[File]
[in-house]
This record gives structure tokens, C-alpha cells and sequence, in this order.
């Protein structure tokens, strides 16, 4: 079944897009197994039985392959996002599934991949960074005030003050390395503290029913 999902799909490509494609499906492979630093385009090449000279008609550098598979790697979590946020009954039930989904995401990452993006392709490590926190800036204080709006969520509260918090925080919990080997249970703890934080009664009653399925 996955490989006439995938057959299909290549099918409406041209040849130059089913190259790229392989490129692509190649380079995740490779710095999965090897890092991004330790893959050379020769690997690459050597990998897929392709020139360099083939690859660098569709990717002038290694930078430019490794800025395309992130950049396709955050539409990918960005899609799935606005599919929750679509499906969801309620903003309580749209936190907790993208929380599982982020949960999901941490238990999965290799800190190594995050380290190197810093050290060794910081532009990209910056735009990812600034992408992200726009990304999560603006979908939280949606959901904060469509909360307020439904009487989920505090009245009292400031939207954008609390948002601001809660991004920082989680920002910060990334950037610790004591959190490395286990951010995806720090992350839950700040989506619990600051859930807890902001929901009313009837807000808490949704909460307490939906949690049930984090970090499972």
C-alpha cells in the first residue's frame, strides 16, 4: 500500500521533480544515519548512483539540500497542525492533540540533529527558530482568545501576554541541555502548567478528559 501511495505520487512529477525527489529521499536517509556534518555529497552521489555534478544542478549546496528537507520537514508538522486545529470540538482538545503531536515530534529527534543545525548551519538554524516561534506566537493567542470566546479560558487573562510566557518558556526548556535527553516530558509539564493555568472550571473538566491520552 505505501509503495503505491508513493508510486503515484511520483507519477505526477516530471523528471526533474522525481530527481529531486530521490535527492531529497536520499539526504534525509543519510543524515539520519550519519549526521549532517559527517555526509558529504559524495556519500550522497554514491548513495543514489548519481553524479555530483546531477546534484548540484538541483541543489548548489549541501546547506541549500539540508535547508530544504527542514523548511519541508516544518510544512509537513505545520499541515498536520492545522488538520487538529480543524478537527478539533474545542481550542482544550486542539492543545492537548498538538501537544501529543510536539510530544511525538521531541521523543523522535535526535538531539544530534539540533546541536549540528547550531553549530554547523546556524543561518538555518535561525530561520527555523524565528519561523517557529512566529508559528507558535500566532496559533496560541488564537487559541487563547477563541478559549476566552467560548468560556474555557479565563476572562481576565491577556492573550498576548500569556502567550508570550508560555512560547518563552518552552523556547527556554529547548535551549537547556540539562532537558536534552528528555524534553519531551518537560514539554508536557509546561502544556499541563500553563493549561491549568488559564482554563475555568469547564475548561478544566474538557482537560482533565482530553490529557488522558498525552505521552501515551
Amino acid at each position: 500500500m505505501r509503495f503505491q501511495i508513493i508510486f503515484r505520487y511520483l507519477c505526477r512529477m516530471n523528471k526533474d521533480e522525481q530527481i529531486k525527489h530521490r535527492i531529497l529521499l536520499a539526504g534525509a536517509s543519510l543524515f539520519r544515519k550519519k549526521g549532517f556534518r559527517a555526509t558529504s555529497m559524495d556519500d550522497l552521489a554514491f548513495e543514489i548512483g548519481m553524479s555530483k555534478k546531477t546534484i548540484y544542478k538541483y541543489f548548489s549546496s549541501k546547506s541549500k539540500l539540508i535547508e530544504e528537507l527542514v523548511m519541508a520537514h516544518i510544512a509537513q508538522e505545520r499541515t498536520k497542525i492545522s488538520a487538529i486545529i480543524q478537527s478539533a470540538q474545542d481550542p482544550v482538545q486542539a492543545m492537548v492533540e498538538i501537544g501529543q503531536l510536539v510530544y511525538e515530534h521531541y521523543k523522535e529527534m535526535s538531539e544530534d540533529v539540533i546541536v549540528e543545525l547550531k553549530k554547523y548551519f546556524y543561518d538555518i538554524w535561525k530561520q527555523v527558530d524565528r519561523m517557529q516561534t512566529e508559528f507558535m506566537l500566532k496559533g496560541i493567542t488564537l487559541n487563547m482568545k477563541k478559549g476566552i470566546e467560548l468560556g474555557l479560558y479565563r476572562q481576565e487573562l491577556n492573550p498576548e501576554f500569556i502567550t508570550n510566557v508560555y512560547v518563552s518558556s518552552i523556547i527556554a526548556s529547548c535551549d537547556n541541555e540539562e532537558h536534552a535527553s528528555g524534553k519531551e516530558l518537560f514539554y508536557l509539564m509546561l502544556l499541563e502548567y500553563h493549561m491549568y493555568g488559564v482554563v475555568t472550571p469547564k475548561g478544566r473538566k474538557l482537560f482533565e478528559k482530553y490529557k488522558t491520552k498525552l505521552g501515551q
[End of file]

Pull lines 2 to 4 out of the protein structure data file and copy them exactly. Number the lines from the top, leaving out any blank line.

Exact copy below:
This record gives structure tokens, C-alpha cells and sequence, in this order.
């Protein structure tokens, strides 16, 4: 079944897009197994039985392959996002599934991949960074005030003050390395503290029913 999902799909490509494609499906492979630093385009090449000279008609550098598979790697979590946020009954039930989904995401990452993006392709490590926190800036204080709006969520509260918090925080919990080997249970703890934080009664009653399925 996955490989006439995938057959299909290549099918409406041209040849130059089913190259790229392989490129692509190649380079995740490779710095999965090897890092991004330790893959050379020769690997690459050597990998897929392709020139360099083939690859660098569709990717002038290694930078430019490794800025395309992130950049396709955050539409990918960005899609799935606005599919929750679509499906969801309620903003309580749209936190907790993208929380599982982020949960999901941490238990999965290799800190190594995050380290190197810093050290060794910081532009990209910056735009990812600034992408992200726009990304999560603006979908939280949606959901904060469509909360307020439904009487989920505090009245009292400031939207954008609390948002601001809660991004920082989680920002910060990334950037610790004591959190490395286990951010995806720090992350839950700040989506619990600051859930807890902001929901009313009837807000808490949704909460307490939906949690049930984090970090499972």
C-alpha cells in the first residue's frame, strides 16, 4: 500500500521533480544515519548512483539540500497542525492533540540533529527558530482568545501576554541541555502548567478528559 501511495505520487512529477525527489529521499536517509556534518555529497552521489555534478544542478549546496528537507520537514508538522486545529470540538482538545503531536515530534529527534543545525548551519538554524516561534506566537493567542470566546479560558487573562510566557518558556526548556535527553516530558509539564493555568472550571473538566491520552 505505501509503495503505491508513493508510486503515484511520483507519477505526477516530471523528471526533474522525481530527481529531486530521490535527492531529497536520499539526504534525509543519510543524515539520519550519519549526521549532517559527517555526509558529504559524495556519500550522497554514491548513495543514489548519481553524479555530483546531477546534484548540484538541483541543489548548489549541501546547506541549500539540508535547508530544504527542514523548511519541508516544518510544512509537513505545520499541515498536520492545522488538520487538529480543524478537527478539533474545542481550542482544550486542539492543545492537548498538538501537544501529543510536539510530544511525538521531541521523543523522535535526535538531539544530534539540533546541536549540528547550531553549530554547523546556524543561518538555518535561525530561520527555523524565528519561523517557529512566529508559528507558535500566532496559533496560541488564537487559541487563547477563541478559549476566552467560548468560556474555557479565563476572562481576565491577556492573550498576548500569556502567550508570550508560555512560547518563552518552552523556547527556554529547548535551549537547556540539562532537558536534552528528555524534553519531551518537560514539554508536557509546561502544556499541563500553563493549561491549568488559564482554563475555568469547564475548561478544566474538557482537560482533565482530553490529557488522558498525552505521552501515551